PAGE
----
As a woman, and one of good repute, taking matters in your own hands is the best way to make sure you have your future secured. After working so hard to create a comfortable and secure lifestyle for your loved ones, it is time to come up with an estate plan.
But many ladies make one or two mistakes when it comes to the process.
Let us look at these mistakes that women make.
Not Knowing their Worth
You cannot plan what you don’t know. This is why you need to know what your estate looks like so that you can plan for it. Many ladies put off this step because they believe that they don’t have enough wealth to plan, or that they are too young to start planning.
Start listing your estate before you come up with a plan. After this, you can communicate your wishes to your estate planning lawyer. It is not a bad idea to come up with a draft plan before you meet with the lawyer, as it will reduce the time you take to come up with the final document.
Starting the Process late
Many ladies focus on their jobs, family and rising kids that they forget that they need to plan their estate. If you are single and you have assets to your name, then it is high time you start planning your estate.
The discussion you have should happen before you get married, and might become very tricky if you have to sign a prenuptial agreement.
Thinking that a Will Isn’t Necessary
Many unmarried women feel that it is not their duty to leave a will behind – wrong assumption. Even when you are single, you still have loved ones – your parents and siblings.
It is important to have a will that will set out who gets what and in what amounts. Sadly, many women create their wills online, which end up being invalid.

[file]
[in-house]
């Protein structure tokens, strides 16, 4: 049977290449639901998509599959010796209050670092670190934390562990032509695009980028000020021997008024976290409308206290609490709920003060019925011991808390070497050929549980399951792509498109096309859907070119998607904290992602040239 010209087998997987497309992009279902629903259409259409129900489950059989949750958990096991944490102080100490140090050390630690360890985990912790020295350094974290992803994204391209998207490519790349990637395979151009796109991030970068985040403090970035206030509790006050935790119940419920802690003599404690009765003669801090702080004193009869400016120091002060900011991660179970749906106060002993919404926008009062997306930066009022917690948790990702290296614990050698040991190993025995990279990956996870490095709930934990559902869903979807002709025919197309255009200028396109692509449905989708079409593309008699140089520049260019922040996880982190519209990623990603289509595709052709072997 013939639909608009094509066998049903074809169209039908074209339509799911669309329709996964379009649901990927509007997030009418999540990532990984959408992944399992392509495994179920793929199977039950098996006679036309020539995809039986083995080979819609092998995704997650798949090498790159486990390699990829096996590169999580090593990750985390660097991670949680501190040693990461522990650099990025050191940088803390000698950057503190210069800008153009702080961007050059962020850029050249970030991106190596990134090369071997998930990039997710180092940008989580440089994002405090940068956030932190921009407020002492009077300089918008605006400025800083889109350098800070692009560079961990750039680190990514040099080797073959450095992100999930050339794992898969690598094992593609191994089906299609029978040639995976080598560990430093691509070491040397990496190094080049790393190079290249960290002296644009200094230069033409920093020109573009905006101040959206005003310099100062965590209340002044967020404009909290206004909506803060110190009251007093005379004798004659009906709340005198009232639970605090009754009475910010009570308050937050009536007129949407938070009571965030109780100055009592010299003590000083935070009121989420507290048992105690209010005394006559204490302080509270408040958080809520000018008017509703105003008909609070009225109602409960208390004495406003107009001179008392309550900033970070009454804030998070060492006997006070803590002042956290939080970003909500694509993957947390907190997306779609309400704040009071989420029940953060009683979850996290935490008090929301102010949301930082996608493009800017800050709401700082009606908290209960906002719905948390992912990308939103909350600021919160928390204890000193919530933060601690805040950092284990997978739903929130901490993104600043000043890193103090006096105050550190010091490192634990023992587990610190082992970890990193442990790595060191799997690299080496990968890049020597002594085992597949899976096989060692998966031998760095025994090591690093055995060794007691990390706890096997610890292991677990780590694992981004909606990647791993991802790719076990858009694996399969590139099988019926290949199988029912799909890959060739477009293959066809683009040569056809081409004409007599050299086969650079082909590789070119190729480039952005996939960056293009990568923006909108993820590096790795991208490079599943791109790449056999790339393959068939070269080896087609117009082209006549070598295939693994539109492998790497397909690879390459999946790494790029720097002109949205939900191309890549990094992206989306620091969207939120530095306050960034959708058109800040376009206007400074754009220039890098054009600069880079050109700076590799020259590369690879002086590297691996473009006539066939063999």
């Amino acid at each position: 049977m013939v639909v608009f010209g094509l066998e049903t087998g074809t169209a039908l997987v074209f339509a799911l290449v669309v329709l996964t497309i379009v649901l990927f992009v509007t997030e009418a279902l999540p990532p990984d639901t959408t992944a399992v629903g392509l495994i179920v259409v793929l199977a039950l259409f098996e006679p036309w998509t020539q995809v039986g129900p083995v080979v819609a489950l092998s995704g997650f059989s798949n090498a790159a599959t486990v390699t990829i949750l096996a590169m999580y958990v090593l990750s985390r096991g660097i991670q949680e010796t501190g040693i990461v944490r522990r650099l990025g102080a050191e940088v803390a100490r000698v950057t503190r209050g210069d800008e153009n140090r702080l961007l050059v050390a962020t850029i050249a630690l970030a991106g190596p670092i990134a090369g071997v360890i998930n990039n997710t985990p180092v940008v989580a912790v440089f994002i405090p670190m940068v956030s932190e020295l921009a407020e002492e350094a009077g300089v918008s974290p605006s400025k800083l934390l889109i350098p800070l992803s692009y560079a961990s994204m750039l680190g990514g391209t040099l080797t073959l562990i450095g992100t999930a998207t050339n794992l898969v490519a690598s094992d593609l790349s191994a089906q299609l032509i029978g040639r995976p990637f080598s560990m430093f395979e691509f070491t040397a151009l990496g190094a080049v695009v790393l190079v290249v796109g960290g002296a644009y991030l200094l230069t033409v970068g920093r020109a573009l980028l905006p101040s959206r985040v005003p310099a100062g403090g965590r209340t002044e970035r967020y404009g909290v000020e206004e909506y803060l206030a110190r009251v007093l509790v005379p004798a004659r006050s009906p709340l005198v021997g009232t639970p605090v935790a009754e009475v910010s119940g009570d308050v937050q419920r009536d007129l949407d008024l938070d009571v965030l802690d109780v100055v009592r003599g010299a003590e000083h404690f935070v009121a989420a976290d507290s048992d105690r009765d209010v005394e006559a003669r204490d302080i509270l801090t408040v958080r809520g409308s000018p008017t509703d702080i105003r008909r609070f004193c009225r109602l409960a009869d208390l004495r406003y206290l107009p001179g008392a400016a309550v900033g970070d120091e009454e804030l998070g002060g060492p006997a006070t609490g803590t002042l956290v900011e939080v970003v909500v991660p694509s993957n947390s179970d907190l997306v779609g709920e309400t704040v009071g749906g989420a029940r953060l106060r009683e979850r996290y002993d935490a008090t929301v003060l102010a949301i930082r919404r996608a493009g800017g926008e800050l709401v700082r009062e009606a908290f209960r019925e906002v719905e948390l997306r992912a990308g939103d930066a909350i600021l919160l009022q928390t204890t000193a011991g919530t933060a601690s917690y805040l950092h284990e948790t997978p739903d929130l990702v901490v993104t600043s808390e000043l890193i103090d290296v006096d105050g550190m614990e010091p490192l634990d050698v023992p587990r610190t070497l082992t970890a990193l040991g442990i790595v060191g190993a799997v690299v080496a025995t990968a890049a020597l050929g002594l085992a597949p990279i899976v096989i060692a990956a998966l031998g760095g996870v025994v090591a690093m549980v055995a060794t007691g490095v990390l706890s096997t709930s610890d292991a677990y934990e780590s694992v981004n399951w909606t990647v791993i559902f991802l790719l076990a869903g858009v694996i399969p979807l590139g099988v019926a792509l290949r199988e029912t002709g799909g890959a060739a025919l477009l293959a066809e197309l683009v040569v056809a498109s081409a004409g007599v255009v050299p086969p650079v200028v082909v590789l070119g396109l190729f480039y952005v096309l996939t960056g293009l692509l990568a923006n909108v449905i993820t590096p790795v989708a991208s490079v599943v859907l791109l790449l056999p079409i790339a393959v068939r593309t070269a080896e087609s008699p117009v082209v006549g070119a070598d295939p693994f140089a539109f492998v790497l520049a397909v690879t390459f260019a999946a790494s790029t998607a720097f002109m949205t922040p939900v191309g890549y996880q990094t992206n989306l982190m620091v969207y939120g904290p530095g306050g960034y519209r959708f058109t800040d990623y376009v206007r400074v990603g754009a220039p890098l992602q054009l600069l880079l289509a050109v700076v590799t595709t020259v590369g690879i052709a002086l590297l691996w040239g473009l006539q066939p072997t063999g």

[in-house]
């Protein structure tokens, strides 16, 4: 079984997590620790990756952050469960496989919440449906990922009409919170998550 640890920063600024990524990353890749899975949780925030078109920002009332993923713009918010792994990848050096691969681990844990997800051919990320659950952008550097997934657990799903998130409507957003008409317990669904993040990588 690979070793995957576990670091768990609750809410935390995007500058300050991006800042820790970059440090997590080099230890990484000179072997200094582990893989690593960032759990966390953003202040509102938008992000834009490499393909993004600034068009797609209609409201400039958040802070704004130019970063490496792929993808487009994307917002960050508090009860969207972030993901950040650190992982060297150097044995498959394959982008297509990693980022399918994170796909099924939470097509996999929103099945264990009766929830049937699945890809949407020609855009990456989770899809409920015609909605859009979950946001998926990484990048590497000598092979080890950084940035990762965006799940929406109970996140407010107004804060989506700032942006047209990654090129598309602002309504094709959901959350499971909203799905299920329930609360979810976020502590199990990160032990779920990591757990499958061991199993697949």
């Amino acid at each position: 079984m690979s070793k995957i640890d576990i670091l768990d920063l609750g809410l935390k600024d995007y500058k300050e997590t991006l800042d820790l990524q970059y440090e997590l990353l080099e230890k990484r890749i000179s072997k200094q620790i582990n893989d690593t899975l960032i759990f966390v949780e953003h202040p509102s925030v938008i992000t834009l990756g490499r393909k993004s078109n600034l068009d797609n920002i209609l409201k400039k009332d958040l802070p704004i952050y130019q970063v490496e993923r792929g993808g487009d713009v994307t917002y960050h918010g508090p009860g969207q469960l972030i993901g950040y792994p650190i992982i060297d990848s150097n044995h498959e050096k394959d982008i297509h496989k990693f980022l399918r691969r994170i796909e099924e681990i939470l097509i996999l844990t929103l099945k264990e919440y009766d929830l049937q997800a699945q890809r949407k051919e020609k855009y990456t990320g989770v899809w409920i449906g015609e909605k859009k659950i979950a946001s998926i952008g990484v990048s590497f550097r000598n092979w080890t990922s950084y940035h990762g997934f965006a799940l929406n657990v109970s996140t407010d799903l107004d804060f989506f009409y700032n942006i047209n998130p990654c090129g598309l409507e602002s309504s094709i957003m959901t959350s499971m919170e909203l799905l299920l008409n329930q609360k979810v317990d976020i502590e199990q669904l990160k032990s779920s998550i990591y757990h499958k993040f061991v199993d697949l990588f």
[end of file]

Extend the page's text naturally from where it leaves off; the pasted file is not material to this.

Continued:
If you don’t have loved ones that you can give your assets to, then establish a trust to give the assets to charity, or your church.
Postponing Medical Directives
You to have advance directives, whether you have minor surgery or a terminal illness. An advance directive will tell the people who make decisions on your behalf.
Remember it is not all about your wealth, but also about your health too. When you can’t make decisions due to a certain condition, it is just right that you have a trusted person to do so on your behalf.
Lack of a Power of Attorney (POA)
While the advance directives will give the mandate to a person to handle your issues when you are sick, the POA will help you when you are incapacitated and thus unable to make the right decisions on your own.
The POA will be able to hand a few issues, or even all of the issues that come up. The POA is drafted according to your directive.
Depending on your needs, you will have different types of POAs to choose from, a step that depends on your needs. Visit the estate planning attorney to discuss the options that you have.
Failure to Transfer Deeds after Divorce
If you get married to a man who still owns property in lieu with the ex-wife, then you need to take a necessary step – transfer the assets. If your husband dies off or you get separated, then you will only inherit the half under his name.
You need to note that the mere fact that you are married to the man doesn’t guarantee that you will get your hands to the property – the person who holds the deeds owns that property.
Assuming that Your Spouse Automatically Receives Your Assets
Laws vary from one state to the other, and while some states will automatically transfer your estate to your spouse, other states will allow this to happen. To avoid this, make sure to go through probate to make everything legal.
Maintaining the Initial Estate Plan
Many ladies have the habit of forgetting that the estate plan needs to be updated time and again. As you take on more assets, it is ideal that you update the initial document. Periodically review your estate to know what to include and what to leave out.
Whether you have just landed your first job or you are a seasoned businessperson, make sure you have an estate plan. If you have people in this world that you care about deeply, then go ahead to come up with the best plan for their needs.